While dividend payments have been relatively reliable, it would also be nice if earnings per share (EPS) were growing, as this is essential to maintaining the dividend’s purchasing power over the long term. Propel Funeral Partners has grown its EPS 148% over the past 12 months. We’re glad to see EPS up on last year, but we’re conscious that growth rates typically slow as companies increase in size. The company has been growing its EPS at a very rapid rate, while paying out virtually all of its income as dividends. Generally, a company that is growing rapidly while paying out a majority of its earnings, is seeing its debt burden increase. We’d be conscious of any extra risk added by this practice. We do note though, one year is too short a time to be drawing strong conclusions about a company’s future prospects.
When we look at a dividend stock, we need to form a judgement on whether the dividend will grow, if the company is able to maintain it in a wide range of economic circumstances, and if the dividend payout is sustainable. Propel Funeral Partners paid out almost all of its cash flow and profit as dividends, leaving little to reinvest in the business. We were also glad to see it growing earnings, although its dividend history is not as long as we’d like. In summary, Propel Funeral Partners has a number of shortcomings that we’d find it hard to get past. Things could change, but we think there are a number of better ideas out there.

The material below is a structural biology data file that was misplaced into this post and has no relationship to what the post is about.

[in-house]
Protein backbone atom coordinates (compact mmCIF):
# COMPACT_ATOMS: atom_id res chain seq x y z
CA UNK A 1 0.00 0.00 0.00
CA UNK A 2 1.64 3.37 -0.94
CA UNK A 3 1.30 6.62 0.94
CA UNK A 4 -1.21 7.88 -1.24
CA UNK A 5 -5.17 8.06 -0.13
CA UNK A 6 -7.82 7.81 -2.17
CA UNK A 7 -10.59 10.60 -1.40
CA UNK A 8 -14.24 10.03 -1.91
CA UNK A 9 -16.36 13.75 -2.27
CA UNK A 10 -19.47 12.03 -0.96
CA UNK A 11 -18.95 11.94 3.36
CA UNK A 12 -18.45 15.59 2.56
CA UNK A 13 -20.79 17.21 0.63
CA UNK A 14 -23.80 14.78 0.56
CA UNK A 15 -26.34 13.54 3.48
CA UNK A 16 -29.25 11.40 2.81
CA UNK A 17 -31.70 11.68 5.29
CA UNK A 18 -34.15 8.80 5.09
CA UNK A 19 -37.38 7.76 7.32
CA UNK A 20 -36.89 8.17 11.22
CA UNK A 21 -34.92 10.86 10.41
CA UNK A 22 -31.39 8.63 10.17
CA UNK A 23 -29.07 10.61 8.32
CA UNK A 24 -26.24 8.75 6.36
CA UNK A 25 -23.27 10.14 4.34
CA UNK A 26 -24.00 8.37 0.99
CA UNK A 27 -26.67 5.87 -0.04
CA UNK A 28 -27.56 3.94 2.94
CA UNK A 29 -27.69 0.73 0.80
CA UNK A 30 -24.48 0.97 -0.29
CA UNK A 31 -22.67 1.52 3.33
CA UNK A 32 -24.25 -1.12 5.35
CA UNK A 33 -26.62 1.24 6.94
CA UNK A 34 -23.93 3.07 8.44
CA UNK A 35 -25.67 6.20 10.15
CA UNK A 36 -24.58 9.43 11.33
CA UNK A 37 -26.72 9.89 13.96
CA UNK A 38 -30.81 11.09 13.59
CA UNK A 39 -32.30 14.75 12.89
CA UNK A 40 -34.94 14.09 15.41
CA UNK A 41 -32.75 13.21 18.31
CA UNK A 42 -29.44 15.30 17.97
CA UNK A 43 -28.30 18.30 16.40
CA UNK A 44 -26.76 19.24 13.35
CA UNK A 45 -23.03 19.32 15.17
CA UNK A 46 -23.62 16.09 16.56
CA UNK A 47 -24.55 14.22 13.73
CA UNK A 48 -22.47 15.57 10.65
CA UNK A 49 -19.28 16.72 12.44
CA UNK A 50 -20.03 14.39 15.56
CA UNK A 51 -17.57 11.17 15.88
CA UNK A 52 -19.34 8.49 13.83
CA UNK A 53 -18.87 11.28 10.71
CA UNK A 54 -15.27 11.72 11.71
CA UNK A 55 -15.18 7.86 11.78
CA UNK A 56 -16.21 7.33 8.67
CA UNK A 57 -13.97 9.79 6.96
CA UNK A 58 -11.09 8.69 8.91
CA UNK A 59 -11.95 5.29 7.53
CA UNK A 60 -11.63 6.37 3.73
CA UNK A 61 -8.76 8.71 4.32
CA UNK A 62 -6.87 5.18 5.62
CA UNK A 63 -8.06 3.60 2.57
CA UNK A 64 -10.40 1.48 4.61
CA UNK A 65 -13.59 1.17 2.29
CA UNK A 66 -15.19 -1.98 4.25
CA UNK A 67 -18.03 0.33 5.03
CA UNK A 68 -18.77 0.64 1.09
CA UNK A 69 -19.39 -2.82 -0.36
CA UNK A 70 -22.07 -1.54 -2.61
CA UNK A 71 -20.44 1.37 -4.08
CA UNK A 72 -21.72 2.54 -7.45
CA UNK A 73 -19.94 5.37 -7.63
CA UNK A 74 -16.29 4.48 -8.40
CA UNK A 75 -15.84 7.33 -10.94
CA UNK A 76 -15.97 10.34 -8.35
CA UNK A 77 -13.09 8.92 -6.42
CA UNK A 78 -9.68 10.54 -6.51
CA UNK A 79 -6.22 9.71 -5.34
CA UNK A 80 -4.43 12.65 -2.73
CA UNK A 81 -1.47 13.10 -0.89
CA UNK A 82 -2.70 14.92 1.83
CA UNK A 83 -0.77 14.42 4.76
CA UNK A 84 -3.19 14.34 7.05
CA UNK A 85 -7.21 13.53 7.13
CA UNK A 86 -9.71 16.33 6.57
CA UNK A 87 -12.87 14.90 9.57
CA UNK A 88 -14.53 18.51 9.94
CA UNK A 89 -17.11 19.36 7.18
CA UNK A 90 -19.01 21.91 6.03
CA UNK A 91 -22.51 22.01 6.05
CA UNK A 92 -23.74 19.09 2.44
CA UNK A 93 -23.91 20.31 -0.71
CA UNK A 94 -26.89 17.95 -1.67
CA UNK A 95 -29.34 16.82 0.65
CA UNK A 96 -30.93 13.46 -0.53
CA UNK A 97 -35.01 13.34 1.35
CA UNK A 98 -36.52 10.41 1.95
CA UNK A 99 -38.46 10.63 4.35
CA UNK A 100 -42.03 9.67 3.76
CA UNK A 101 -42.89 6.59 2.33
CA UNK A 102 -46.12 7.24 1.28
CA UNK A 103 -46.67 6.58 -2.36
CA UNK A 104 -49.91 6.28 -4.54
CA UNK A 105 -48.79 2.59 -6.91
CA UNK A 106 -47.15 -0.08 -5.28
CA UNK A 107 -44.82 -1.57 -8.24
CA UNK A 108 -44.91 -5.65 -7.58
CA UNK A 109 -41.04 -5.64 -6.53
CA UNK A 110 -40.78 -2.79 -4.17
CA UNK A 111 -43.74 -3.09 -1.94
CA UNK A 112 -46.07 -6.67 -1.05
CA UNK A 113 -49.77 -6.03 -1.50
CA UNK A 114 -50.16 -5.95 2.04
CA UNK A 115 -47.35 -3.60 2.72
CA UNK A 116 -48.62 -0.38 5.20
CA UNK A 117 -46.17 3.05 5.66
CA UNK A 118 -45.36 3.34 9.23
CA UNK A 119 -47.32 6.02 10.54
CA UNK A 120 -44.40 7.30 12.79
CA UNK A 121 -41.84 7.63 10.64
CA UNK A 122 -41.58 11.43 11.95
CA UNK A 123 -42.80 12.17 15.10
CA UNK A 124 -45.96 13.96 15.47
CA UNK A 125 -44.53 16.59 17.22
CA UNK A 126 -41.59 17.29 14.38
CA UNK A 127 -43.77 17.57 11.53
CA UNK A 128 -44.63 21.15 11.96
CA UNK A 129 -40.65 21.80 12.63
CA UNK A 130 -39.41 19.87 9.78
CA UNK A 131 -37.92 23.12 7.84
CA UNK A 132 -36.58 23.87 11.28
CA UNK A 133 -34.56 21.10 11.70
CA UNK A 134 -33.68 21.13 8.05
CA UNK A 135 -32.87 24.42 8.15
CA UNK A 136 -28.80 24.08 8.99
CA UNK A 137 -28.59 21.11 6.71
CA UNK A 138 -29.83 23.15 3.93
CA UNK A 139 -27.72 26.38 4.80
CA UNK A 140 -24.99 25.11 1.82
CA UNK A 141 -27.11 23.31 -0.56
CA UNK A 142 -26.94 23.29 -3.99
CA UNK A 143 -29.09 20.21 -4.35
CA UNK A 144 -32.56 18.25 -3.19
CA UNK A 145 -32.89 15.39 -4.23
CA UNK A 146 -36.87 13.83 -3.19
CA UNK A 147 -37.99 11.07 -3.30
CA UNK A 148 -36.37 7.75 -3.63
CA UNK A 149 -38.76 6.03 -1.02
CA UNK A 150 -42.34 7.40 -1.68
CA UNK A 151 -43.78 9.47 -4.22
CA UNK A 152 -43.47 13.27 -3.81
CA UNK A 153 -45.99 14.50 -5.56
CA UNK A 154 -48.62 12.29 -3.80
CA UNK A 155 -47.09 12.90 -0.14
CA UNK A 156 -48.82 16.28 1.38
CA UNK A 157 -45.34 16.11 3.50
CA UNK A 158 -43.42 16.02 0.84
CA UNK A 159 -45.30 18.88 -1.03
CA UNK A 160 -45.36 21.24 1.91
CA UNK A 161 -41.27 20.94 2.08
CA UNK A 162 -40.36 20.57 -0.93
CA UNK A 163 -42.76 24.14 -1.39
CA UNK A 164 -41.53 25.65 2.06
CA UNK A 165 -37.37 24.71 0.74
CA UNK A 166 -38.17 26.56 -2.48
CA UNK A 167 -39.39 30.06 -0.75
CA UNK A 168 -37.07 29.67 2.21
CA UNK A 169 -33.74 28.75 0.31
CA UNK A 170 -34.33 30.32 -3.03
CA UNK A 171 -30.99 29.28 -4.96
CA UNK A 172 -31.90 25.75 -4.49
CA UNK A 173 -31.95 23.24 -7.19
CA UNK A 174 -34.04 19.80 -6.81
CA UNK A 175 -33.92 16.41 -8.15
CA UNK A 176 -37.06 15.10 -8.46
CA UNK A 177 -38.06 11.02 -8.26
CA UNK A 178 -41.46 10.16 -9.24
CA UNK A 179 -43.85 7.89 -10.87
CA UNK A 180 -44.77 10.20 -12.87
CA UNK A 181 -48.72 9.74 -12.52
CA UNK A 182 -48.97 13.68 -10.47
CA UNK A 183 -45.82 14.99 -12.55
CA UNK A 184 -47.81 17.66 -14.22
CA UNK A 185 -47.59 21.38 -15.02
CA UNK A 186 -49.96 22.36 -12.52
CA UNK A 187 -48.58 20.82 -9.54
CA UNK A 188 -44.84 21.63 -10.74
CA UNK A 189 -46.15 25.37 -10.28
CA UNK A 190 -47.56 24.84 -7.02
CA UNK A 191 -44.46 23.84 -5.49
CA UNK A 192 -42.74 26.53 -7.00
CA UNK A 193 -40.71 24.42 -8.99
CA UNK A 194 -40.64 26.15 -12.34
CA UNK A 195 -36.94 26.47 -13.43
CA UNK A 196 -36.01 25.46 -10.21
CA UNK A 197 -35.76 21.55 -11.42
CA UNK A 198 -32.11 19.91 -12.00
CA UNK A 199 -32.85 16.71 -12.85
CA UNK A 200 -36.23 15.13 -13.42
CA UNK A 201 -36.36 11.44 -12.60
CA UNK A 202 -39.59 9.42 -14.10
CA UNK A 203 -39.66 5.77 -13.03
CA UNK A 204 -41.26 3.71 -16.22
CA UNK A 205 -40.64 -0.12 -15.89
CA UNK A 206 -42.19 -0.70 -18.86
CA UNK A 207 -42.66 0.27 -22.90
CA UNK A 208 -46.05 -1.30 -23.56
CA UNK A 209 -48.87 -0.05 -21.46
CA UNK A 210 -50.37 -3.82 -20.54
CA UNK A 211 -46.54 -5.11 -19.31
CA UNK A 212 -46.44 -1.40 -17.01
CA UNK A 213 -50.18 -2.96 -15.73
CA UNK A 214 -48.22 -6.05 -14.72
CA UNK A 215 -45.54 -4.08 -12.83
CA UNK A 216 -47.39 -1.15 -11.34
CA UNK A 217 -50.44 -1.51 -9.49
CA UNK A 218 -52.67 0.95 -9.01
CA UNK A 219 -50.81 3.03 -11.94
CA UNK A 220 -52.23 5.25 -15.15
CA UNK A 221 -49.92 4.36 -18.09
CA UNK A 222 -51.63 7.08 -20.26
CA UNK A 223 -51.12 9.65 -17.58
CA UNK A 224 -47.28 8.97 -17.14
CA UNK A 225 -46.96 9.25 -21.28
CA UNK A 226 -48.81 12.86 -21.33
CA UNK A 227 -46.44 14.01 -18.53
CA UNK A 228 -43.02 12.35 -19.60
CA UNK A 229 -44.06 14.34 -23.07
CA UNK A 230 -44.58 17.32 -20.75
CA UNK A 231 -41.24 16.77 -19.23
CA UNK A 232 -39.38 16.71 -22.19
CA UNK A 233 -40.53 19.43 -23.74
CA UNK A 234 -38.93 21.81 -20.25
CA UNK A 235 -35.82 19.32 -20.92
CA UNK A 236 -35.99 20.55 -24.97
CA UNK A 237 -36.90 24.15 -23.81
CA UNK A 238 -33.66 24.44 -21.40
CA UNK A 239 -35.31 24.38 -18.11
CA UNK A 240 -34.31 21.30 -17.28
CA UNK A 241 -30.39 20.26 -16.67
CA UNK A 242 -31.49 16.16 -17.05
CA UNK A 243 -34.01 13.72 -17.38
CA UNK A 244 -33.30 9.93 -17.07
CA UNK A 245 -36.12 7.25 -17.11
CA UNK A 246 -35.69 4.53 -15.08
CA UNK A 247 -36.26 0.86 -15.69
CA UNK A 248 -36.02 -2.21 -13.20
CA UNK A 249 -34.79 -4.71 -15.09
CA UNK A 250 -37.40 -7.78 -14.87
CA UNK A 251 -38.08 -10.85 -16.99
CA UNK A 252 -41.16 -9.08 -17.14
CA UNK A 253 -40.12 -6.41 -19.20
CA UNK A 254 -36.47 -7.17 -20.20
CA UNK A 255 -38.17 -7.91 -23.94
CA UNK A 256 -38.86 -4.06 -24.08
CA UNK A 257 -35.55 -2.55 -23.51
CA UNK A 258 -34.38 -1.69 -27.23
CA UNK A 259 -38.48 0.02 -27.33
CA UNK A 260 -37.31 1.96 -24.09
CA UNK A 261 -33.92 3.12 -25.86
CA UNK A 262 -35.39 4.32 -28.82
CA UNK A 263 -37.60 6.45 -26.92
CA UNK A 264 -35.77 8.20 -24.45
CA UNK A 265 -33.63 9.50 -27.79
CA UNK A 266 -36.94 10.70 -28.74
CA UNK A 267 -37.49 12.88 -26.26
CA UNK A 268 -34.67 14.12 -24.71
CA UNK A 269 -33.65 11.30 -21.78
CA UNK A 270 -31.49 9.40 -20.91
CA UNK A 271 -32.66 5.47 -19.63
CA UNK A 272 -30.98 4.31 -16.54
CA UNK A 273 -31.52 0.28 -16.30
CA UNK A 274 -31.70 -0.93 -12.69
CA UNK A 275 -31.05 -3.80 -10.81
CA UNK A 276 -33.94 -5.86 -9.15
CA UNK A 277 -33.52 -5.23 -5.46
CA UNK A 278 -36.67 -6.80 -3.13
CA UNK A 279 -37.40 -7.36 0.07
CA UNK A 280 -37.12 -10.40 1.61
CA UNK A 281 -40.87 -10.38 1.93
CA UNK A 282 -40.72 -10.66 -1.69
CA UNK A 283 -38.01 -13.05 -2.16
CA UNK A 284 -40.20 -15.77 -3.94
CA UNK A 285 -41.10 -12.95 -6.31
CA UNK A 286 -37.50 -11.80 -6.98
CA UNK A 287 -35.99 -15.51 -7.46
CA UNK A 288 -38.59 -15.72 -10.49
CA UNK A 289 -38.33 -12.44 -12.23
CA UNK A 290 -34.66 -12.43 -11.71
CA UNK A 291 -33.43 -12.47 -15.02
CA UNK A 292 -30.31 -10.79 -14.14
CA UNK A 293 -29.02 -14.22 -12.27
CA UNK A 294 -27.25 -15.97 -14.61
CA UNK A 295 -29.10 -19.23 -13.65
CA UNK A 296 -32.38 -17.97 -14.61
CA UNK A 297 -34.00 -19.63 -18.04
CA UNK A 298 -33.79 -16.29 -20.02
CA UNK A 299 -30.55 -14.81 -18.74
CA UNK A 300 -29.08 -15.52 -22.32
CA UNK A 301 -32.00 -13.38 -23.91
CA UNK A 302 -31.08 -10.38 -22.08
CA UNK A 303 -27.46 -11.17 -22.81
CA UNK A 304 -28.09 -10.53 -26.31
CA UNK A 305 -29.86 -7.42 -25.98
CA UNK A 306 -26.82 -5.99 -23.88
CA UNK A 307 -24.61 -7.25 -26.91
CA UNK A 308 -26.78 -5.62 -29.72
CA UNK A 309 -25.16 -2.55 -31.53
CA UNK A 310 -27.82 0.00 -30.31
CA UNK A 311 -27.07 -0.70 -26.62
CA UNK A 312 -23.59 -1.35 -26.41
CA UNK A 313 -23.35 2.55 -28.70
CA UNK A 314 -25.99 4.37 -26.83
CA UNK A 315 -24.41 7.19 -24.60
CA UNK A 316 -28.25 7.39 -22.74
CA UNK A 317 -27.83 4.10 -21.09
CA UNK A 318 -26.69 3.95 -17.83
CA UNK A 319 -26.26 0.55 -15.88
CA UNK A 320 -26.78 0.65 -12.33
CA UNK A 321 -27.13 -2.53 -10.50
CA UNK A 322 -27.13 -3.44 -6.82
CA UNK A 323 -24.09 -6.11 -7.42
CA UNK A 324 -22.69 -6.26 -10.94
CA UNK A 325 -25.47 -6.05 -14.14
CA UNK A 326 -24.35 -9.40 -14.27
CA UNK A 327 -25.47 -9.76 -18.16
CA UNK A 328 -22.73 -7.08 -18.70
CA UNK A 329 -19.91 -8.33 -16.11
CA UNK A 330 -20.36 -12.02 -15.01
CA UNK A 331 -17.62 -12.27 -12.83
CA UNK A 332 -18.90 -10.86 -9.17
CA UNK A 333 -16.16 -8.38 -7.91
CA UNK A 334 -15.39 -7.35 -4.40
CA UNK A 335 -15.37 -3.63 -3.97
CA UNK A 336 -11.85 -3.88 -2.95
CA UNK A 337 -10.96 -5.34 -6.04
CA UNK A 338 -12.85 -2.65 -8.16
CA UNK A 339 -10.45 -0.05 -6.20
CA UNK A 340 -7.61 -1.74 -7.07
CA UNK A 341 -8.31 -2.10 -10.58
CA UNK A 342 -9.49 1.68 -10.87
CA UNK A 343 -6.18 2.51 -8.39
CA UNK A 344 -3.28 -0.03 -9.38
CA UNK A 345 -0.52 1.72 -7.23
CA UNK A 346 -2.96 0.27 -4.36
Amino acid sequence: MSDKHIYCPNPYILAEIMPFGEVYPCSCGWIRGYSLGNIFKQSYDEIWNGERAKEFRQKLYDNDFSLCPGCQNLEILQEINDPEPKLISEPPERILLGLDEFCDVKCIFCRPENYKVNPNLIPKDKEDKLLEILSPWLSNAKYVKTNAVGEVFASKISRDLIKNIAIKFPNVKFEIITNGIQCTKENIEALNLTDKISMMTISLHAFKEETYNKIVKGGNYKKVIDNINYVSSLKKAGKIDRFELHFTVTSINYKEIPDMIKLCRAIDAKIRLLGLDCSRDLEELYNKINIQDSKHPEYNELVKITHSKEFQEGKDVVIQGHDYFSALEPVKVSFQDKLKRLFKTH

Market movements attest to how highly valued a consistent dividend policy is compared to one which is more unpredictable. However, there are other things to consider for investors when analysing stock performance. As an example, we’ve identified 3 warning signs for Propel Funeral Partners that you should be aware of before investing.
If you are a dividend investor, you might also want to look at our curated list of dividend stocks yielding above 3%.
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This article by Simply Wall St is general in nature. It does not constitute a recommendation to buy or sell any stock, and does not take account of your objectives, or your financial situation. We aim to bring you long-term focused analysis driven by fundamental data. Note that our analysis may not factor in the latest price-sensitive company announcements or qualitative material. Simply Wall St has no position in any stocks mentioned. Thank you for reading.